Suffering, Sin and Doing Good

1 Peter 4 talks about suffering. There is a good suffering and a bad suffering according to Peter.

Bad suffering occurs when we do sin. If we “suffer as a murderer, or as a thief, or as an evildoer, or as a busybody in other men’s matters,” then we’ve got bad suffering. We’re just getting our come-upins. We’re reaping what the flesh has sown. There is no virtue in suffering for being an idiot.

Good suffering is suffering brought on by doing good, especially in doing good for Christ. When we get this kind, we are taking part in the sufferings of Christ and seriously, how cool is that?!

So, there are two kinds of suffering:

1) Suffering brought on by not doing God’s will, which brings sinful results
2) Suffering brought on by doing God’s will, which inflames the world against you

Either way, whether by doing God’s will or resisting it, you’re going to suffer! This is the beauty of life on earth–aint no one exempt from the suffering. Rich guys, poor guys, powerful, weak, slave, free, men, women it just doesn’t matter, you will suffer.

So, God does not give you a suffer or don’t suffer option. There is no such thing as “Oh, just have more faith and all suffering will disappear.” Not a biblical concept. The Bible says no matter what, you will suffer.

Therefore, you might as well suffer for good. “Wherefore let them that suffer according to the will of God commit the keeping of their souls to him in well doing, as unto a faithful Creator.”

God is good and He will set things right, if not now, then in the world to come. Bind yourself to Him, do His will, do well for He is a faithful Creator. He’s watching. He will take care of you, but through suffering is how we enter the glory later.

Don’t look for shortcuts around suffering, they don’t exist. Instead, resign yourself to suffering and choose to get the suffering that results from listening to God. You will win in the end!

One thought on “Suffering, Sin and Doing Good”

  1. I think this thought about suffering is one of the keys to understanding the seven sealed book of Revelation.

    A few hundred years ago, Edward Irving, in a commentary on Revelation, identified the sealed book as a book of the inheritance of the earth. He came to this interpretation by comparing with Jeremiah 32:6-15 wherein Jeremiah is instructed to redeem the field of his uncle, and the transaction is accompanied by witnesses, and a deed, part of which is sealed and part of which is open. I won’t give all the reasoning here, but the spiritual connection is simply that the earth itself needs to be redeemed as the new home of the saints, and this process of redeeming it takes place during the opening of the seals.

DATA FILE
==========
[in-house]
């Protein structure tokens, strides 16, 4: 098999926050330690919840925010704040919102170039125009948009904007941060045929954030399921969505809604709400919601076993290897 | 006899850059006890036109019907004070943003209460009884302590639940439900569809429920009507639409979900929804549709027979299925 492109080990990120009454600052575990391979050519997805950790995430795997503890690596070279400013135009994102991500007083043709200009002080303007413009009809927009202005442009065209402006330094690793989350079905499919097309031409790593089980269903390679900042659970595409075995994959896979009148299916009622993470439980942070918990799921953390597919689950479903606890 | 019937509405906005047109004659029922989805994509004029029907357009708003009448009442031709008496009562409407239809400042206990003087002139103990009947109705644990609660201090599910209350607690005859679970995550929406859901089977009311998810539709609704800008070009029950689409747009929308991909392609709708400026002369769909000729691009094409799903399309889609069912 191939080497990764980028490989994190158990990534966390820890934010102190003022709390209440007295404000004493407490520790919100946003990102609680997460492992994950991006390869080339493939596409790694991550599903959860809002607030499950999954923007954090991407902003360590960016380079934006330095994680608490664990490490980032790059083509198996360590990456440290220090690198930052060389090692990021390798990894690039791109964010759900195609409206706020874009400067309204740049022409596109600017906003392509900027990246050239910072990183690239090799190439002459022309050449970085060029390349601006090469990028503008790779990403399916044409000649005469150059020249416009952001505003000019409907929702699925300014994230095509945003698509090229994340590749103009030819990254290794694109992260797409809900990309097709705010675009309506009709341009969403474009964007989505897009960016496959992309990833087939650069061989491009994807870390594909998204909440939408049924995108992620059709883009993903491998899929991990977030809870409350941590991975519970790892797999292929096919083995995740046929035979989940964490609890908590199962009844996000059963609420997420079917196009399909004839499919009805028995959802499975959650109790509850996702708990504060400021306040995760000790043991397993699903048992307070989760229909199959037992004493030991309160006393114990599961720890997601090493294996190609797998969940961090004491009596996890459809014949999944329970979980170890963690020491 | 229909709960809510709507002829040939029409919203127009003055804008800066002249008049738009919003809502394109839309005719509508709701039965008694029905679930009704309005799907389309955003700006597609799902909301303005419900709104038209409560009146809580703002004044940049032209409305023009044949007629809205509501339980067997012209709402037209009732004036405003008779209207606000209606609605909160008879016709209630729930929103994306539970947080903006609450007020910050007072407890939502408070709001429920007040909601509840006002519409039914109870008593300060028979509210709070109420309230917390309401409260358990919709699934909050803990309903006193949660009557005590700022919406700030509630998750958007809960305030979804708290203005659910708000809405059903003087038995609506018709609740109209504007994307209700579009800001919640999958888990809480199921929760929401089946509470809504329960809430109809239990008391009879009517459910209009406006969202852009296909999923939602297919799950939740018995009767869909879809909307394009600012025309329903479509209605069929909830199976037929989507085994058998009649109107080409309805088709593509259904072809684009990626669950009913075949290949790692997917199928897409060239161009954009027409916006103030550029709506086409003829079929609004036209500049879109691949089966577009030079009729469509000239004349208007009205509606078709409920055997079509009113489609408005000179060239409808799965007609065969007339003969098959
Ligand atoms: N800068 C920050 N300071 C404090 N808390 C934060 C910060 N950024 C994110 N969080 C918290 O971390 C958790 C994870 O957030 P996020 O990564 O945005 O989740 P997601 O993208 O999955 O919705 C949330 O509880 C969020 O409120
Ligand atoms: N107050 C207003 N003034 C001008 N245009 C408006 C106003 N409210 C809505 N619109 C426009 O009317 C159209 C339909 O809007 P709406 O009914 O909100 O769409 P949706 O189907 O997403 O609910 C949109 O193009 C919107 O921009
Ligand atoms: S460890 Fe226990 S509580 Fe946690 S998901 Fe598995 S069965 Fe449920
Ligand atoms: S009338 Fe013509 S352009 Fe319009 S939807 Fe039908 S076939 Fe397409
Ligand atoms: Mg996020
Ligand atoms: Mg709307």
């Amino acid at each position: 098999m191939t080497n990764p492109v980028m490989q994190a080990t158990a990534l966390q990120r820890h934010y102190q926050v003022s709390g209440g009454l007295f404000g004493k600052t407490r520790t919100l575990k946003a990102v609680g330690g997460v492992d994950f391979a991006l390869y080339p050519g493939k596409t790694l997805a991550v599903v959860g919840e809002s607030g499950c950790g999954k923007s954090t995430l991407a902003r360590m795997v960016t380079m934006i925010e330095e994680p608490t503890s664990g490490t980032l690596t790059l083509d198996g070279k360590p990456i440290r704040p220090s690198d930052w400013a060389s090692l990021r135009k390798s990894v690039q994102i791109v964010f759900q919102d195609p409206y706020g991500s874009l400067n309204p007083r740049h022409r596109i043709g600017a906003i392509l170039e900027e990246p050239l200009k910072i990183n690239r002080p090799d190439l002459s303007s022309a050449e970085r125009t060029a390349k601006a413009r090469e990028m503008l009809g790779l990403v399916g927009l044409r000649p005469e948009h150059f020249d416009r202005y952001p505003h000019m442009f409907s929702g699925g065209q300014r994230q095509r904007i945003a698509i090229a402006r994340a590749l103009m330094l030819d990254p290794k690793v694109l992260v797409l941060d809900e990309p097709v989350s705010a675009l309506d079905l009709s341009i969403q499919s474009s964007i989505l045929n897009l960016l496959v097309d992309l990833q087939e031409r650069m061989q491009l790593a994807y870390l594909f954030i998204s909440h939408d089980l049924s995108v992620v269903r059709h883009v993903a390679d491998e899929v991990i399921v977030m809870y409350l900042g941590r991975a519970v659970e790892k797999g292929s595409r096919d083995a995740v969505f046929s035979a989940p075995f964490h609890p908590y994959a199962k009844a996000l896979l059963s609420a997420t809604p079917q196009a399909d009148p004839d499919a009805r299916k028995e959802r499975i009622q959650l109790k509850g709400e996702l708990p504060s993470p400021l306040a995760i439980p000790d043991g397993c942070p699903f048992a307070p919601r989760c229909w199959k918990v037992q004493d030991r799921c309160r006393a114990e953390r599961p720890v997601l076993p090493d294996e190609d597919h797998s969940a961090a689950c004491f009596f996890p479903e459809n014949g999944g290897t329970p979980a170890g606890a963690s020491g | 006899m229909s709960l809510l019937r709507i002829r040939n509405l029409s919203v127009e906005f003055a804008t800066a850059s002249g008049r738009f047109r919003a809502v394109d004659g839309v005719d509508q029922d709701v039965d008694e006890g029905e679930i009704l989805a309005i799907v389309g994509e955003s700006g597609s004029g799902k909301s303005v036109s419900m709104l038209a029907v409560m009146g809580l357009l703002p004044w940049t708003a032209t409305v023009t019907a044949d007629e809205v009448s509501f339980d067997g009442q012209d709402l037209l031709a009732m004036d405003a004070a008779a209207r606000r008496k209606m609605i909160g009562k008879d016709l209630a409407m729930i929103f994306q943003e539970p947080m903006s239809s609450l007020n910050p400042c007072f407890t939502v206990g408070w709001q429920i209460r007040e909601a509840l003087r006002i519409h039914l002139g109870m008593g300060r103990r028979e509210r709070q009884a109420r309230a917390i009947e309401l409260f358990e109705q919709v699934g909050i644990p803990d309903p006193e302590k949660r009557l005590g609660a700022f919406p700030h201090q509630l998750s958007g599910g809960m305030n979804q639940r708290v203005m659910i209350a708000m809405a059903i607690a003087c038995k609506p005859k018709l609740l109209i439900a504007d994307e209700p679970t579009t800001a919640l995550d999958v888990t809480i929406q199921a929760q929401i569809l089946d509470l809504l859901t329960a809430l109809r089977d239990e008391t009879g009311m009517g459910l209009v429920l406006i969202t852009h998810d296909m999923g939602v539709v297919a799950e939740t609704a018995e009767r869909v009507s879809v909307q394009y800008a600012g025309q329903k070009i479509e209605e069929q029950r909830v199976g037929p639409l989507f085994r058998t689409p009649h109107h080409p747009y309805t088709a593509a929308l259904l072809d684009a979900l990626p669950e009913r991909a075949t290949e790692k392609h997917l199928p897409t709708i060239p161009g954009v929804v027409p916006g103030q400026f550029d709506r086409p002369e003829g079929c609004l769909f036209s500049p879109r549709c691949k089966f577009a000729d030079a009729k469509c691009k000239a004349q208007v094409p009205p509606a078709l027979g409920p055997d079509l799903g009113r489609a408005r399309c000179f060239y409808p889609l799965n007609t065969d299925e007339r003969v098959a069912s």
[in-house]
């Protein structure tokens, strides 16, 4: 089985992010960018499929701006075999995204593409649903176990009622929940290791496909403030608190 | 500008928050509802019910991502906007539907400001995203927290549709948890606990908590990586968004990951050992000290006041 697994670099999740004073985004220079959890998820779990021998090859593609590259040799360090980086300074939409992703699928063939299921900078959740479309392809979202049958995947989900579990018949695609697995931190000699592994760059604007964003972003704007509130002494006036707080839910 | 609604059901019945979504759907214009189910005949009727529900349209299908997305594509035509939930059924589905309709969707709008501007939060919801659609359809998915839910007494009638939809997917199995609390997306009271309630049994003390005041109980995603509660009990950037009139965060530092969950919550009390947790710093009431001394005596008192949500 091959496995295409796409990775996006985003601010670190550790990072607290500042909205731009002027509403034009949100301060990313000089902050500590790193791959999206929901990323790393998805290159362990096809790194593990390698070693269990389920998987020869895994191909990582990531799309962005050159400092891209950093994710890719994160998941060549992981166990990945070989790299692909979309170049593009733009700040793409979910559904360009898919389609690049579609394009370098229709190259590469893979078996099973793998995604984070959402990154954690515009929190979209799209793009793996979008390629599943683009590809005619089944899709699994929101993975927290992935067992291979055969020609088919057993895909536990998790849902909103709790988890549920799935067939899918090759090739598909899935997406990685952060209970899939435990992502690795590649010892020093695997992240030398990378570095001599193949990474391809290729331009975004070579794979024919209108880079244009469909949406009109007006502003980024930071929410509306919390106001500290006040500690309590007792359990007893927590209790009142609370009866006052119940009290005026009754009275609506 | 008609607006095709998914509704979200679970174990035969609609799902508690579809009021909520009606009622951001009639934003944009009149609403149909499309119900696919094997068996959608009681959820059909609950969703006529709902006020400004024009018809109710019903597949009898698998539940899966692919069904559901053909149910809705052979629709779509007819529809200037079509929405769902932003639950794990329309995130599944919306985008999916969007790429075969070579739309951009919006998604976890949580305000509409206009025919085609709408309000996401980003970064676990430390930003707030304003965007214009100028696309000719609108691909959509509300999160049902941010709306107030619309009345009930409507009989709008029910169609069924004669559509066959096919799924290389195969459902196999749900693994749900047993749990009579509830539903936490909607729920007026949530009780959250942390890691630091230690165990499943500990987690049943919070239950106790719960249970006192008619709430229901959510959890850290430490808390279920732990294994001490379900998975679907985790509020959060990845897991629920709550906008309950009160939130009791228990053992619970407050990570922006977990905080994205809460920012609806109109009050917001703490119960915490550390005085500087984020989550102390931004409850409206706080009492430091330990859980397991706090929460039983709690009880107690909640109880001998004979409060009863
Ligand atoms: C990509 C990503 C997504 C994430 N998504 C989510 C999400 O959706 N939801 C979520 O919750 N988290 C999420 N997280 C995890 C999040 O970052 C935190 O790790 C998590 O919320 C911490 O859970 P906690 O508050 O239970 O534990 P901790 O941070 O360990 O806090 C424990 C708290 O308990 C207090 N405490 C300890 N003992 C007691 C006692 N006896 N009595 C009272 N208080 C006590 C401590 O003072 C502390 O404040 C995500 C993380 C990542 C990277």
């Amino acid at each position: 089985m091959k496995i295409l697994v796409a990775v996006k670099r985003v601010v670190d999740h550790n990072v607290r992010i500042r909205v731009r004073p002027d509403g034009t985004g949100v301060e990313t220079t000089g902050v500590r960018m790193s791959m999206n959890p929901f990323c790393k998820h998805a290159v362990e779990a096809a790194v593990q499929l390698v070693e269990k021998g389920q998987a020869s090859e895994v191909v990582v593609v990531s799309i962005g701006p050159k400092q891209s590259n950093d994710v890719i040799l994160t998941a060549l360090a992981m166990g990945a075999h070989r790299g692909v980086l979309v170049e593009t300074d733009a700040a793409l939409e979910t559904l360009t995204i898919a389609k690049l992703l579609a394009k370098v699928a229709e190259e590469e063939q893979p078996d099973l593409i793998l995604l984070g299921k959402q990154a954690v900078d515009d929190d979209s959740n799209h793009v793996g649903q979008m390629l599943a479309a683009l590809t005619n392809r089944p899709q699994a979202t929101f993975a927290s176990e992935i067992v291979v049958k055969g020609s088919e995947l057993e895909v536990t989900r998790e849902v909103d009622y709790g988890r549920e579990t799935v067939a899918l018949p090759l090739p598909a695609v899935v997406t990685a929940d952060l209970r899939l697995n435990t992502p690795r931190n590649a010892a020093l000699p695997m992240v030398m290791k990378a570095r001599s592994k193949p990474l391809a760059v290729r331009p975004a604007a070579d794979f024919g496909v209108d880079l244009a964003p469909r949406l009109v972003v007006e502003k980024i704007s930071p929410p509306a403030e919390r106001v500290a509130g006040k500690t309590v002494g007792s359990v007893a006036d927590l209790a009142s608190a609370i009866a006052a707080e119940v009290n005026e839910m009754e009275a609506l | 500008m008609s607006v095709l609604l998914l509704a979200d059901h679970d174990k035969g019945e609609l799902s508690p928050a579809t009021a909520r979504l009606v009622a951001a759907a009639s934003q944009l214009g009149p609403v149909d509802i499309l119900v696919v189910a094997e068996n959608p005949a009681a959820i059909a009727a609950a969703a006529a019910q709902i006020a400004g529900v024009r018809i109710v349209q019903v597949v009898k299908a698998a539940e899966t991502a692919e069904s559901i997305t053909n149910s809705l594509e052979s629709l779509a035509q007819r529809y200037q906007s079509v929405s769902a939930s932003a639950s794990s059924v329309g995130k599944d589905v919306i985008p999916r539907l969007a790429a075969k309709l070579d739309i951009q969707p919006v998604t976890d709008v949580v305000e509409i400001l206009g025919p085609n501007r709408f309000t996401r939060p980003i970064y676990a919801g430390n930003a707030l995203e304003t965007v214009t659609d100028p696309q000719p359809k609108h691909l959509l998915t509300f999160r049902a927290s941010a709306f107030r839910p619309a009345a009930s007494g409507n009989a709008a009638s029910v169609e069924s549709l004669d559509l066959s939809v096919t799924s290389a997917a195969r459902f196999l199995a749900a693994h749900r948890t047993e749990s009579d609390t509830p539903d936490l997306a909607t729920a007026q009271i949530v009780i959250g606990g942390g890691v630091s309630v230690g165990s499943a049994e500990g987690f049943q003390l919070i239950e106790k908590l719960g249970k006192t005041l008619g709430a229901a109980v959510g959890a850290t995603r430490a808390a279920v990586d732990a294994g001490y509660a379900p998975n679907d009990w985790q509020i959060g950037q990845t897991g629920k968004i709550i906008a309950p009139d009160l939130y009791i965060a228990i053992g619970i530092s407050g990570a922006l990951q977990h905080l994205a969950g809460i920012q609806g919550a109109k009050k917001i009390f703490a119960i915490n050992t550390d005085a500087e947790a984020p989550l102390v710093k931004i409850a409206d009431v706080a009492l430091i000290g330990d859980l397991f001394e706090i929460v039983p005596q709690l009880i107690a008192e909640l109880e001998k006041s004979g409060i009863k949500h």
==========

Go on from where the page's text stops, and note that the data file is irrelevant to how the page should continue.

It is of course the Lamb who died who has the right to open the seals, and so He is the one who has redeemed us and will redeem the earth. But He does this through a series of actions involving His church. He prepares them to receive the inheritance, for the “meek shall inherit the earth,” but we can only be those by first being made meek.

    But what you find under the seals is that the church descends into more and more suffering. First it is a white horse, triumphing. Then it is a red horse, being persecuted to blood. Then it is a grey horse, losing it’s life. Finally it is a black horse, with death as the rider…a completely apostate church. Then the next seal brings to view the martyrs whose blood cries from under the altar of sacrifice, suffering under the hands of this apostate church.

    But all these events are forming a character in the faithful which qualifies them to inherit the earth. It is much suffering that is revealed here, and so suffering is not only something to be endured, but is actually the very means God uses to bring us into the inheritance.

    “…we must through much tribulation enter into the kingdom of God.” Acts 14:22

    It is not that suffering has virtue, as the Catholics have it, but rather it is the character through grace which God manifests in His people under these trials, which reveals their fitness to be the new rulers of that redeemed earth.

    If we can get a glimpse of this, I think it would make suffering and tribulation something that we can not only endure, but actually rejoice under (not necessarily rejoicing in the flesh, but rejoicing in the spirit).

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